What to see in Marsa Alam, where it is located, the most beautiful beaches, excursions in the desert, when to go, June, July, August, which village to choose and a short history.
Where is Marsa Alam
Located near the Tropic of Cancer, Marsa Alam enjoys a privileged geographical position being exactly at the point where the Red Sea laps the Sahara desert.
It is located about 270 km south of Hurghada and 132 km from Quseir, at the intersection of the ancient road from Edfu on the Nile and the coastal road traced along the coasts of the Red Sea.
The Arabic name Marsa Alam has the meaning of a bay of flags, deriving from the traditional habit of the inhabitants to raise flags on the flagpoles, to allow mariners to easily find their way back home.
Until the end of the last century the town was only an unknown fishing village, later it became an important and well-known holiday destination in Egypt on the Red Sea, together with Sharm el Sheikh and Hurghada.
Before the advent of mass tourism Marsa Alam was inhabited by a few thousand people dedicated to pastoralism, fishing and work in the marble and phosphate mines, as per ancient tradition, dating back to the era of the pharaohs and the Romans, when in surrounding desert abounded gold mines, emeralds and other precious stones.
The original inhabitants of Marsa Alam come from two ancient Bedouin tribes, called Al Ba Abda and Al Basharya, who lived for a long time in the eastern desert area and are currently used for the protection of eastern borders.
Over time, these tribes were influenced by Arab culture, resulting in assimilation of the Islamic religion.
The language, commonly spoken today by the Al Ba Abda and Al Basharya, is Arabic but the original languages are Tebdawi and Badawit, which are exclusively spoken but not written, like all the other languages used by the Bedouins in the desert.
Coming from Edfu, along the first part of the route, there is a desert with light sand dunes, continuing to meet rocks gradually growing up to rise in what are the characteristic peaks of the mountains that surround the Red Sea.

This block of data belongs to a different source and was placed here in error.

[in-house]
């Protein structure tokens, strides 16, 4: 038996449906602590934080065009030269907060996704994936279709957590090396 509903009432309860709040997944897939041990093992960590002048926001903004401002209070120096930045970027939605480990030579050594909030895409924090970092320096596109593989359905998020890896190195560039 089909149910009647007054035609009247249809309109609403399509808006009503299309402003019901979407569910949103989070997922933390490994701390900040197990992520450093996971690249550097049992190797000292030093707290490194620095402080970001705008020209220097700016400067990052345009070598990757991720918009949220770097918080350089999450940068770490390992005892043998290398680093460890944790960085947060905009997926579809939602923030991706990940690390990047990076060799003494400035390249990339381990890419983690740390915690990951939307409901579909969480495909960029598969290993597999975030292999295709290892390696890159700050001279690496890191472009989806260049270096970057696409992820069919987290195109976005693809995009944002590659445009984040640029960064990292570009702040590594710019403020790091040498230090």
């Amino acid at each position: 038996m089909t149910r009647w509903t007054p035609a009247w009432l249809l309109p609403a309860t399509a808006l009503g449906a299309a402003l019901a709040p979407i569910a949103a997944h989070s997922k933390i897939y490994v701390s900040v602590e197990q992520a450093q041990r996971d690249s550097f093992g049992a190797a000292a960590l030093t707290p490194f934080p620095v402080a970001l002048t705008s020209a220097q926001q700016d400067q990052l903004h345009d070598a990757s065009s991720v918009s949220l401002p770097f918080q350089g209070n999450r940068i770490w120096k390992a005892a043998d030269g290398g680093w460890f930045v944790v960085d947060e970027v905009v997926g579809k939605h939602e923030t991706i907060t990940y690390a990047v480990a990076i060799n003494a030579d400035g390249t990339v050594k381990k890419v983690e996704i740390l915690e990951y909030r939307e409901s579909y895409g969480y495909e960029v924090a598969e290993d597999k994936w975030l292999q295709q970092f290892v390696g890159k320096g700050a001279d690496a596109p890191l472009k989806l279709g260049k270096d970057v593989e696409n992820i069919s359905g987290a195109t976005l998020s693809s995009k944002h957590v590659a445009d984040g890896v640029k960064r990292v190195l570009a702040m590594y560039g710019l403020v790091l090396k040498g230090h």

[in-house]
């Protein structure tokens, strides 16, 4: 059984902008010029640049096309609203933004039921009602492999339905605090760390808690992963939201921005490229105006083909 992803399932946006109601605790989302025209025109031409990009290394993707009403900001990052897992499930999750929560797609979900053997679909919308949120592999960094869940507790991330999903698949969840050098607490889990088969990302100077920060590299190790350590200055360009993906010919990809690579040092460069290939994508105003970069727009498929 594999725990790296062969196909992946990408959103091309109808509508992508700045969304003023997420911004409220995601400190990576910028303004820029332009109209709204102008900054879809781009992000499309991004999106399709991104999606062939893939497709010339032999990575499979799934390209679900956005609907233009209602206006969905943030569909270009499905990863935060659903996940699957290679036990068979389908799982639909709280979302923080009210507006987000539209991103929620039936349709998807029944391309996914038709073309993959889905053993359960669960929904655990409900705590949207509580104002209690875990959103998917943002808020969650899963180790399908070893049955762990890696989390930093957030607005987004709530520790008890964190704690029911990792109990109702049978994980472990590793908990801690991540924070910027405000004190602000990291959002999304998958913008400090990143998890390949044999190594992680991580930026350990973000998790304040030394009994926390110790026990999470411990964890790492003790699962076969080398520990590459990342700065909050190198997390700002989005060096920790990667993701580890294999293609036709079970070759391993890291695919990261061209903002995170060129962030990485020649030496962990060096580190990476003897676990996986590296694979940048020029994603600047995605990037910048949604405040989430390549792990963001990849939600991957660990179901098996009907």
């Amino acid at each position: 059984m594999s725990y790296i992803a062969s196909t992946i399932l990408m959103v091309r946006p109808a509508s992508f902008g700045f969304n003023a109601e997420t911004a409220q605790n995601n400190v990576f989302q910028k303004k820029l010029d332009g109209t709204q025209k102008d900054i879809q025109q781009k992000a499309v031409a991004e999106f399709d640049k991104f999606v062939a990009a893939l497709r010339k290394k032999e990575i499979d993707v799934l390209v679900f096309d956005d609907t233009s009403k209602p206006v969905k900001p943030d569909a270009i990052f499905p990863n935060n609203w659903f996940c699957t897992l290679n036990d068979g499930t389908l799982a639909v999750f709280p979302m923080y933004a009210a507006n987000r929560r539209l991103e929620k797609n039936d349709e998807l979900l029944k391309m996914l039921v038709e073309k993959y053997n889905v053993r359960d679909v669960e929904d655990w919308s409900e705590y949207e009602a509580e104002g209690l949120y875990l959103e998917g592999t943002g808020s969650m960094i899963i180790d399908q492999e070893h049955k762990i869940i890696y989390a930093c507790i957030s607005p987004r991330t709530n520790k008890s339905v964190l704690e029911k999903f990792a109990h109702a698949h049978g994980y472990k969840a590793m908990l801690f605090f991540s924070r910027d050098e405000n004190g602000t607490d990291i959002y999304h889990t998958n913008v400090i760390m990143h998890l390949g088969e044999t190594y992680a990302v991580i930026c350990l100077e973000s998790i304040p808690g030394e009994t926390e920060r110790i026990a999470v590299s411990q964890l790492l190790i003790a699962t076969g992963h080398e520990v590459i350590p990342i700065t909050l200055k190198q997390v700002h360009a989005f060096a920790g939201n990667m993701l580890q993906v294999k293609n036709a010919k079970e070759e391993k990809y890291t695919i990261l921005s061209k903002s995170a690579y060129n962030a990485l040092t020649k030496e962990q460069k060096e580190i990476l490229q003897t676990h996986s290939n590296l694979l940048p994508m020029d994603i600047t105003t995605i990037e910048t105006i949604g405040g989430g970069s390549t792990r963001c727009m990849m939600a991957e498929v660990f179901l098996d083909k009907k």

Along this road, probably built during the period of Greek domination and that goes from Edfu to Marsa Alam, there are many places rich in history, including Wadi Baramya, famous in ancient Egypt for the extraction of gold, and Wadi Miya, seat of a temple built by Seti I.Recommended readings
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The area is rich in vegetation, especially palm groves and mangroves, while the sea is very rich in fish, thanks to the presence of the coral reef which is very famous, especially among scuba diving enthusiasts, for the many diving spots, capable of offer a magnificent example of unspoiled marine nature, and for the ease with which you can see and photograph dolphins and hammerhead sharks.
Along the way you can admire some graffiti, attributable to the period prior to that of the pharaohs, mainly depicting giraffes, goats and various hunting scenes.
What to do in Marsa Alam
With its 50 kilometers of sandy beaches and a beautiful coral reef, Marsa Alam is the ideal place on the Red Sea for hiking, diving and other water sports.
Protected bays, tourist villages and Bedouin camps are located between the airport area and the ancient village from which the town takes its name.
El Nabaa Bay has excellent conditions for kiteboarding and windsurfing.